The research team at VU University Amsterdam investigated how interpersonal touch, including holding a teddy bear, influenced self-esteem in those who are more prone to depression and anxiety. And these are certainly anxious times in the world for us all with global pandemics, extreme weather, and a sea change in the US education system to name a few culprits.

Care Bear Cousins Plush Purple Stuffed Animal - COZY HEART PENGUIN 14"

Some stuffed animals even have “care” built into the name,  
like the Care Bears, popular in the 1980s.
You’ll probably not be surprised to learn that the study confirmed what many of us sense intuitively: touch can calm our fears and anxieties. The study also suggested touch is a means of increasing social connectedness and found that these effects are strongest among those of us who have strong intrinsic motivation.  
I mean, what’s the alternative when you’re on your own? Snuggling up to a digital device? Or, as in the researchers’ study, a cardboard box? We didn’t think so.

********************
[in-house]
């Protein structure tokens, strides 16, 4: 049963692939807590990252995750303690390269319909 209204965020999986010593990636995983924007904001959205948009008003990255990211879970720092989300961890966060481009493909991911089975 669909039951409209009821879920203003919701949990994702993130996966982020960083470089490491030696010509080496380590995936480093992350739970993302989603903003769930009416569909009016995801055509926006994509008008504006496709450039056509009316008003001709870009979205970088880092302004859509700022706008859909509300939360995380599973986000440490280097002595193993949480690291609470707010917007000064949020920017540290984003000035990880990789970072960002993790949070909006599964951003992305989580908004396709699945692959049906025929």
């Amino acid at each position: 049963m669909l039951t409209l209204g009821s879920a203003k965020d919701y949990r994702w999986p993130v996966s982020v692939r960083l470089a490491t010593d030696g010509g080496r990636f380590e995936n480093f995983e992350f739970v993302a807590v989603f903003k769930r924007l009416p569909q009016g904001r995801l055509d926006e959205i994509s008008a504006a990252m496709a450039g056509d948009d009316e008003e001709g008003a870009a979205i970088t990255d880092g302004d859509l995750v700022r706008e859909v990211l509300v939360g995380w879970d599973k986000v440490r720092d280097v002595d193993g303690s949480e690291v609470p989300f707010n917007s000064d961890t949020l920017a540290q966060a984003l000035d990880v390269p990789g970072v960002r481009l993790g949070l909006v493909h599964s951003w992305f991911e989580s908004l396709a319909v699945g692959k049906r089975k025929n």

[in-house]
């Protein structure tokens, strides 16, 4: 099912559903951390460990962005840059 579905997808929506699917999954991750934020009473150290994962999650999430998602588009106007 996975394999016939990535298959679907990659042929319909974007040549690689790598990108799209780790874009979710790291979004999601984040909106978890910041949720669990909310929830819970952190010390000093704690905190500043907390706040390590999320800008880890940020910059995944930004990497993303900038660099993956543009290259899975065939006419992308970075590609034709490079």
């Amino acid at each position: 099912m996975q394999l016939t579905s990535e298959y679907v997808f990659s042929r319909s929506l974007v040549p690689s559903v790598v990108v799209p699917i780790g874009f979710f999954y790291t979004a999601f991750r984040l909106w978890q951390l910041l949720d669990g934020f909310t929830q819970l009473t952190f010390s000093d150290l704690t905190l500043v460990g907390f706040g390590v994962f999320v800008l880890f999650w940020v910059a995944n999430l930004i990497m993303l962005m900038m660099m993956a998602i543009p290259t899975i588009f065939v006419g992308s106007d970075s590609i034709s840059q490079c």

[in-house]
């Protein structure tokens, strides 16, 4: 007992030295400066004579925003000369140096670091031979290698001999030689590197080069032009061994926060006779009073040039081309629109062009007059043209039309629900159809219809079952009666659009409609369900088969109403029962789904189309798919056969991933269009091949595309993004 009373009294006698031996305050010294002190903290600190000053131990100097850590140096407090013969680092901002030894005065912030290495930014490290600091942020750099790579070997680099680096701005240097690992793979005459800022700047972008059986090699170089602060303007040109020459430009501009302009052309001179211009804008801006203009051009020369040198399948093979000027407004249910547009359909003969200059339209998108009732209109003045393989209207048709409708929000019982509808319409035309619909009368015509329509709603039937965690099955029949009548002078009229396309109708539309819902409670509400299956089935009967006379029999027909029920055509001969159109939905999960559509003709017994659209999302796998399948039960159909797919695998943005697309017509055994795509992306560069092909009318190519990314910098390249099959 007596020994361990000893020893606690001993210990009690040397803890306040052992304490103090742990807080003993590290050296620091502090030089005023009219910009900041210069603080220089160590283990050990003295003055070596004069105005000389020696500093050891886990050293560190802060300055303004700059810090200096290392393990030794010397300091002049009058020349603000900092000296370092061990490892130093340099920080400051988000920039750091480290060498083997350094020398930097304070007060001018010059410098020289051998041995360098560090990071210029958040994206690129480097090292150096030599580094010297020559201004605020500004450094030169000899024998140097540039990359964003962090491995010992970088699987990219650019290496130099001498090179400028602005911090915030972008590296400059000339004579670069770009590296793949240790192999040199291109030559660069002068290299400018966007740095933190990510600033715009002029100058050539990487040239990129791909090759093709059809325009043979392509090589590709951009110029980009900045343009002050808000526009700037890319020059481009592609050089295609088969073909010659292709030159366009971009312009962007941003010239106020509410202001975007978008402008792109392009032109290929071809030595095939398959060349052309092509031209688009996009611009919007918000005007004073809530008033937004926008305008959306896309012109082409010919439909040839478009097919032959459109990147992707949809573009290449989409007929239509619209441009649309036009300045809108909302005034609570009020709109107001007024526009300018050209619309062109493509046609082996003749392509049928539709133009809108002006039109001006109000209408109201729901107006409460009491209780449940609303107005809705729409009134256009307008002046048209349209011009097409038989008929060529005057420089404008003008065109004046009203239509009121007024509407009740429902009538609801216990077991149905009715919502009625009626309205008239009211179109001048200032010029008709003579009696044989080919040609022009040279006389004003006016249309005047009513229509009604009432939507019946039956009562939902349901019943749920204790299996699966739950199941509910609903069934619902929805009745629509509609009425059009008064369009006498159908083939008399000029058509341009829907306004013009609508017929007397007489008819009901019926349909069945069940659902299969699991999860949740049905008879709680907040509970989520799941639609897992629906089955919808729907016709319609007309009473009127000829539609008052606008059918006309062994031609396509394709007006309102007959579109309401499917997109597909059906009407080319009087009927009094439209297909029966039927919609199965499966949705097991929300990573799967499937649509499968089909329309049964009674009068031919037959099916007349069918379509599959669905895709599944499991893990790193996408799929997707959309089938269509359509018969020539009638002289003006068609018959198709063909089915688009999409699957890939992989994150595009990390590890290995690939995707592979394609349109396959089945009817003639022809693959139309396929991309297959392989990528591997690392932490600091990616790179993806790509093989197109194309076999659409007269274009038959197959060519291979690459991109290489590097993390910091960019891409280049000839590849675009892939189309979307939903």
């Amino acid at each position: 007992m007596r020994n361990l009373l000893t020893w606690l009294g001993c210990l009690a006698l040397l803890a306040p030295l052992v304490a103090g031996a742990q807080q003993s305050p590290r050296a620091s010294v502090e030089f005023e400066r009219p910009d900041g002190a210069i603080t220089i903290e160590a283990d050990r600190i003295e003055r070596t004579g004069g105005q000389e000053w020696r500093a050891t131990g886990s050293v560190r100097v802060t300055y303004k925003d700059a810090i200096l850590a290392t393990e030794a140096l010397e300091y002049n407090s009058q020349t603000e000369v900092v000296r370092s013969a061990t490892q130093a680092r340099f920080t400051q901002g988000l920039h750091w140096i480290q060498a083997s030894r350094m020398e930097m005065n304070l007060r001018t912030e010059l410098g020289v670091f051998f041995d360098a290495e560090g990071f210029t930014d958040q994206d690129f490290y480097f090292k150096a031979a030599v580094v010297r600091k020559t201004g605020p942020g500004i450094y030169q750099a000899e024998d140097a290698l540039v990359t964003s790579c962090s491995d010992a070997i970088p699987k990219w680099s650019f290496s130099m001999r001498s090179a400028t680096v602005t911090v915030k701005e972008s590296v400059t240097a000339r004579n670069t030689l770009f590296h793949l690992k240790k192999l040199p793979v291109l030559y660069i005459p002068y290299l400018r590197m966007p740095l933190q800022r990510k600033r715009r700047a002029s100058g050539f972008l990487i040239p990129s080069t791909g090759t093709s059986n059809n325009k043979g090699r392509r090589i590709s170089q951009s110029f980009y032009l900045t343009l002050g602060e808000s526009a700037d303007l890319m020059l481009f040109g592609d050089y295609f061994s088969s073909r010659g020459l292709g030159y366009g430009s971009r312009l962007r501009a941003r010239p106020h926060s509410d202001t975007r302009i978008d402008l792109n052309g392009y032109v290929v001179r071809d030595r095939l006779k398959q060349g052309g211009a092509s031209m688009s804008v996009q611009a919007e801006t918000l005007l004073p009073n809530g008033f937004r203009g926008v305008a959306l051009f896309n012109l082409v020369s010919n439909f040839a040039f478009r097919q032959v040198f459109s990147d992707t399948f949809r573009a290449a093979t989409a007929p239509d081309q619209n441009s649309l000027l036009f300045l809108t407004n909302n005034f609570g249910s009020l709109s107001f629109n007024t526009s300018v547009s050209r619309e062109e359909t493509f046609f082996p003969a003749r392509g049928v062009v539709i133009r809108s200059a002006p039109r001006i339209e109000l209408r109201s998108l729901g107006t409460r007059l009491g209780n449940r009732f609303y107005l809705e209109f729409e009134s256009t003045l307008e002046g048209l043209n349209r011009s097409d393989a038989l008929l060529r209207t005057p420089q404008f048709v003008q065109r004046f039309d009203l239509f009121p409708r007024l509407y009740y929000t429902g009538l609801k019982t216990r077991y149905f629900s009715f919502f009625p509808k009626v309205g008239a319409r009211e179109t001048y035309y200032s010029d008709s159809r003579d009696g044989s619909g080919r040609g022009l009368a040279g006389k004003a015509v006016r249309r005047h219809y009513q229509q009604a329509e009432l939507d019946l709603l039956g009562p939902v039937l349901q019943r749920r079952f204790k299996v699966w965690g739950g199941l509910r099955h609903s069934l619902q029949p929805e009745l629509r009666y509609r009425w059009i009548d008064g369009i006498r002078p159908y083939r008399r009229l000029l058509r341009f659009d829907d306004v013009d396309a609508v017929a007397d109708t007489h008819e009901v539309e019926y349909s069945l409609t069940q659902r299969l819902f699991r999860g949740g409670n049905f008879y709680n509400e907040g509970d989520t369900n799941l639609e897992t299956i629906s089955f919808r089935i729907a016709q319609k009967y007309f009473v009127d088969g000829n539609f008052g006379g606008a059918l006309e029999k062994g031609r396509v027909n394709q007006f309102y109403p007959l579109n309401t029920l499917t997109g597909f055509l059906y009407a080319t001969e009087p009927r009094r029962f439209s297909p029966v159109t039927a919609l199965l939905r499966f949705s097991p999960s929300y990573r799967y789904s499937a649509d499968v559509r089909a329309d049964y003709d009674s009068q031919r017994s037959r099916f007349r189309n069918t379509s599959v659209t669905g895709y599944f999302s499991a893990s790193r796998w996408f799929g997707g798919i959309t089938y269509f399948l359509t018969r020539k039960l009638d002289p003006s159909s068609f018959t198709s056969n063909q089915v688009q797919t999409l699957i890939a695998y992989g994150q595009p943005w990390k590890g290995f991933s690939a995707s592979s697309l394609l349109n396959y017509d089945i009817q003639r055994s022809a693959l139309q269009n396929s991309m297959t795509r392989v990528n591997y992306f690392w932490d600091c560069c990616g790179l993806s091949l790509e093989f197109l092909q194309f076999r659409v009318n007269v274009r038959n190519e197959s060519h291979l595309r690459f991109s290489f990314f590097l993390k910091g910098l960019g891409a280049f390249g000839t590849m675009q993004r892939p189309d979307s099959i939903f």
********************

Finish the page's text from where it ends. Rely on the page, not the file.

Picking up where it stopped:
We’re sharing this in hopes you go easy on yourself and your kids when you’re feeling overwhelmed by so much stuff, including stuffed animals. Stuffed toys can play an important role in how we relate to the world and cope with whatever it throws at us.
collection of stuffed bunnies
Some bunnies in this little girl’s collection made the cut, others did not. First, she Artifcted them.

Bonus! Want to learn more about the science of stuffed toys?

If you want to dig into some of the science yourself, check out some of the resources we also explored:

Kid ‘stuff’ on your mind? You may also enjoy these related stories from ARTIcles by Artifcts: 
Pint-Sized Perspective on Decluttering and Moving
15 Decluttering Targets for Artifcters
Who Wants This Rocking Chair?

© 2023 Artifcts, Inc. All Rights Reserved.